It takes a certain quantity of chutzpah to be a blogger. You need to know your subject well and be able to bat away your critics with good arguments. You can’t be afraid to stick your head out. In sum you might say you need a fair dollop of confidence. Especially if you’re going to invest hard earned savings into making it into a business.
But that’s not the kind of confidence that’s being bandied about by an increasing number of banks just now. Wesptac CEO, Gail Kelly, told us on the weekend in no uncertain terms that because, as a group, we’re not borrowing as much as we used to because we lack confidence:
Well, I think people will deploy whatever additional cash that they’ve got, either to save or indeed to repay further debt. So I think that’s what’s going to happen, rather than go and spend more. Because ultimately obviously what we need for the economy to grow is for people and businesses is to regain confidence and to decide now’s the time to spend more and indeed to invest more. But I think we’re a little bit off from that at this point.
Today, David Turner, Chairman of CBA, agrees:
While the resources sector is performing well, other parts of the economy are subject to headwinds. These include fragile consumer and corporate confidence, political uncertainty, a strong currency and natural disasters. Ongoing offshore instability continues to impact the domestic economy, and this has the potential to place further upward pressure on wholesale funding costs for domestic banks. While the 2011 financial year has been characterised by subdued system credit growth and intense competition, there is nothing to suggest that the 2012 financial year will be much different. Fundamentally, it comes down to confidence, and its confidence that will encourage both individuals and corporations to invest for growth.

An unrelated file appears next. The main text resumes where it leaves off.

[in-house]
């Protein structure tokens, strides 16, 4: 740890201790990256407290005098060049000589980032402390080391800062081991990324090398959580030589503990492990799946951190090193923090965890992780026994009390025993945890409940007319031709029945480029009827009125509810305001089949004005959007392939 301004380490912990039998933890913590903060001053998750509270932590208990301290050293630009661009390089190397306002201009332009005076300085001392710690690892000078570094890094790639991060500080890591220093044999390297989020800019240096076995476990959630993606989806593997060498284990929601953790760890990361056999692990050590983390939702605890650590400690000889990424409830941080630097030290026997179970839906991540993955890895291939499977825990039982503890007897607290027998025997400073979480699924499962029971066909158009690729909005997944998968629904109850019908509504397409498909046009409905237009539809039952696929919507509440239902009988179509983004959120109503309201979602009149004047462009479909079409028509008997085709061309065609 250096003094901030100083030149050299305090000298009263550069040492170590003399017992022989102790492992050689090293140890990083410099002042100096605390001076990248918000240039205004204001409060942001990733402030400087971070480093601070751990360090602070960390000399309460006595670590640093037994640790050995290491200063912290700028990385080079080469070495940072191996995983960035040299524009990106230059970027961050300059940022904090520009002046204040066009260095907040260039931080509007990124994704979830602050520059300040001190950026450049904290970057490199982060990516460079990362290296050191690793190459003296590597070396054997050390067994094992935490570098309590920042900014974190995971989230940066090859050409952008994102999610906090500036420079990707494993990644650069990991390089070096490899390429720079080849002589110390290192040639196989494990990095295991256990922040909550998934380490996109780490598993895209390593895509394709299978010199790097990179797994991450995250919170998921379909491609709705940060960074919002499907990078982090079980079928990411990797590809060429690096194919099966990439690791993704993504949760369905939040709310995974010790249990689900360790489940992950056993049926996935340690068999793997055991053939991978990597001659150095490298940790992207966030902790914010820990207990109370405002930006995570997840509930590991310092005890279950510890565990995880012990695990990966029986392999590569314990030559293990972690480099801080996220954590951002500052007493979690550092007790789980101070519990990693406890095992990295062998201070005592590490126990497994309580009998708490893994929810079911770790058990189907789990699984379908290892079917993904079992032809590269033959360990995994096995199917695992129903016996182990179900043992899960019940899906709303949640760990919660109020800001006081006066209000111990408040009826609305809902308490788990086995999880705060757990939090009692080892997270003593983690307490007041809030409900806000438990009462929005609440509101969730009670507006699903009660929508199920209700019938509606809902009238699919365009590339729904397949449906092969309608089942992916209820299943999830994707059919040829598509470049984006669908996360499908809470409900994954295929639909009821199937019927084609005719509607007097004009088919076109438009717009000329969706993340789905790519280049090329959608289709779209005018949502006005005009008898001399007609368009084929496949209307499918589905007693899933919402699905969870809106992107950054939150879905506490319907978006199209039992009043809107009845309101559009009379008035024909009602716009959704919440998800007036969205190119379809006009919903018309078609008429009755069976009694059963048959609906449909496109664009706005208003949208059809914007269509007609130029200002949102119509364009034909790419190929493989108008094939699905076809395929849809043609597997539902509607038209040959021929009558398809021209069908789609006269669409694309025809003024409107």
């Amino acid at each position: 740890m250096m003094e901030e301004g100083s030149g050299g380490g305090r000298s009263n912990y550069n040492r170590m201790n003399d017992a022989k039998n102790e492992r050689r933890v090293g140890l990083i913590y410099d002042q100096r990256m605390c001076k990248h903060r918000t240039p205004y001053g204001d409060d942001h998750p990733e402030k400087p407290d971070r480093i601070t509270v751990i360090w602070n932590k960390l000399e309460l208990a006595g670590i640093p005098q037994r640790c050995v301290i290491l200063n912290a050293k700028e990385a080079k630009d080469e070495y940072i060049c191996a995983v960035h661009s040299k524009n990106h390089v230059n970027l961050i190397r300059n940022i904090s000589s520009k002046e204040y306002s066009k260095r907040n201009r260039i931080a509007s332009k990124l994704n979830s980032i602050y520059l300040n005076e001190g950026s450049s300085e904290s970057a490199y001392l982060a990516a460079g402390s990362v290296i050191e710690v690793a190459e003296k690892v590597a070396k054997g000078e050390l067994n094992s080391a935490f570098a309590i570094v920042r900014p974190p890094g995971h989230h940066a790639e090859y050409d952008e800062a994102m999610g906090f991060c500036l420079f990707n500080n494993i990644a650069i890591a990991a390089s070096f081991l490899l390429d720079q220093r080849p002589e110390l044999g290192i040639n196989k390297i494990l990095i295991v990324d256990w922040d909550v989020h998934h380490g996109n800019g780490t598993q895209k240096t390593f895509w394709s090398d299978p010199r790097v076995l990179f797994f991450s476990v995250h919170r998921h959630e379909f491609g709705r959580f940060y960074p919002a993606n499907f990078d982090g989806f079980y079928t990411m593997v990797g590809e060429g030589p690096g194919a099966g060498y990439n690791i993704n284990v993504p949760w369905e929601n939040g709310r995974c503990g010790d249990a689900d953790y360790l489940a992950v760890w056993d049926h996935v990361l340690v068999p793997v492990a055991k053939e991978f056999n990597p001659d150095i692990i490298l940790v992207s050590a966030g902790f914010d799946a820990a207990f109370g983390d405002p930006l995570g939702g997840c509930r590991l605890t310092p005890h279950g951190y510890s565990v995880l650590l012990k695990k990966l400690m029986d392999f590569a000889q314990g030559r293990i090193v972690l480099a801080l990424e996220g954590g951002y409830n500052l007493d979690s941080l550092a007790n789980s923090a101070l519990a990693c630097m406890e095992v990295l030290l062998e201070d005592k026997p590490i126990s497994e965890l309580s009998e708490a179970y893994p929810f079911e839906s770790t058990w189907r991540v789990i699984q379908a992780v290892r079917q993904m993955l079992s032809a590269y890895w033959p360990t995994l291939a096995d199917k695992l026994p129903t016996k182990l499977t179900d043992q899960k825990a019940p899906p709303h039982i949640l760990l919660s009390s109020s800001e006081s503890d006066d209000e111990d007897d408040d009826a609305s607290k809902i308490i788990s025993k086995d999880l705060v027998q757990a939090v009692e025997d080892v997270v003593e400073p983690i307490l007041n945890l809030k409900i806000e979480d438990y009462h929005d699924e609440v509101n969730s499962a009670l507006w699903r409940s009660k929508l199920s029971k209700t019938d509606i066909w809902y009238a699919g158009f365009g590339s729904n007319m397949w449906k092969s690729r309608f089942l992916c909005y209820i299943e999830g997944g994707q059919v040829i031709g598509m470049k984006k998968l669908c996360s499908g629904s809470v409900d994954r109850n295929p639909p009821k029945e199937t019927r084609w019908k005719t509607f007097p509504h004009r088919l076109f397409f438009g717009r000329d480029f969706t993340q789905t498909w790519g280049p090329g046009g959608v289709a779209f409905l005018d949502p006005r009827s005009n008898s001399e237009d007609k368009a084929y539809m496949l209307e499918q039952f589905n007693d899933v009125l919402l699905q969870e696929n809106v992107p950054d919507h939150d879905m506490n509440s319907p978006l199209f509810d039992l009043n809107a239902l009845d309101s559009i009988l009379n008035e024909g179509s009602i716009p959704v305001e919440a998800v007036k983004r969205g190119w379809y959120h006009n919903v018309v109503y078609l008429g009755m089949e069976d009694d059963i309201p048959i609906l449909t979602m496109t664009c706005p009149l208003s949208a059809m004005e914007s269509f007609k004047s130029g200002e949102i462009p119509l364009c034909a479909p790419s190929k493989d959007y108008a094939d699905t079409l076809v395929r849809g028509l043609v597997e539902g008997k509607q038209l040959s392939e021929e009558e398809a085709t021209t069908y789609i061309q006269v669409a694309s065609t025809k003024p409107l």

Although both bankers refer to investment, what they really mean, I think, is borrow. And given both banks are glorified building societies these days, what they really mean is ‘get a mortgage’.
Conveniently, a more direct message of just this is available at the CUA:
Forgive me for being a stick in the mud but, to me, deciding to save and repay back your mortgage, which is what much of the nation has elected to do, is a preeminent act of confidence. Turning away from yesterday’s housing casino driven growth and towards business investment driven growth takes confidence. Save and invest, you bet. A collective act that will, ironically, rebuild confidence in the very banks that are telling you you lack it.